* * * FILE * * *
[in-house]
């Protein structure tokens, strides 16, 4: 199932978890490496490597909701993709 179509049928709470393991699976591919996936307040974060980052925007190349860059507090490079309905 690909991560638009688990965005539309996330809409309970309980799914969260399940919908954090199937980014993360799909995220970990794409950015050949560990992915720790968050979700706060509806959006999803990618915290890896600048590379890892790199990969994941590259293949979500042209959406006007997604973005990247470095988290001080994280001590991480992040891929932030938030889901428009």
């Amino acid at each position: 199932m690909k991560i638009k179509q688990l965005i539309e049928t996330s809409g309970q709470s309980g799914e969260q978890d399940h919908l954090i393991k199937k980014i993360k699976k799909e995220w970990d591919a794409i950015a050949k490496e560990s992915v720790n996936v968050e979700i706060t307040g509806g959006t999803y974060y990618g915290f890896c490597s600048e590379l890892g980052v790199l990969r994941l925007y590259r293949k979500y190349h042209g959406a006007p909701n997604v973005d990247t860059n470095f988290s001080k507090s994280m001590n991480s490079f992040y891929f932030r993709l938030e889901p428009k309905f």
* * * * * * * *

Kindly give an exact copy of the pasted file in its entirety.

[in-house]
């Protein structure tokens, strides 16, 4: 199932978890490496490597909701993709 179509049928709470393991699976591919996936307040974060980052925007190349860059507090490079309905 690909991560638009688990965005539309996330809409309970309980799914969260399940919908954090199937980014993360799909995220970990794409950015050949560990992915720790968050979700706060509806959006999803990618915290890896600048590379890892790199990969994941590259293949979500042209959406006007997604973005990247470095988290001080994280001590991480992040891929932030938030889901428009």
């Amino acid at each position: 199932m690909k991560i638009k179509q688990l965005i539309e049928t996330s809409g309970q709470s309980g799914e969260q978890d399940h919908l954090i393991k199937k980014i993360k699976k799909e995220w970990d591919a794409i950015a050949k490496e560990s992915v720790n996936v968050e979700i706060t307040g509806g959006t999803y974060y990618g915290f890896c490597s600048e590379l890892g980052v790199l990969r994941l925007y590259r293949k979500y190349h042209g959406a006007p909701n997604v973005d990247t860059n470095f988290s001080k507090s994280m001590n991480s490079f992040y891929f932030r993709l938030e889901p428009k309905f």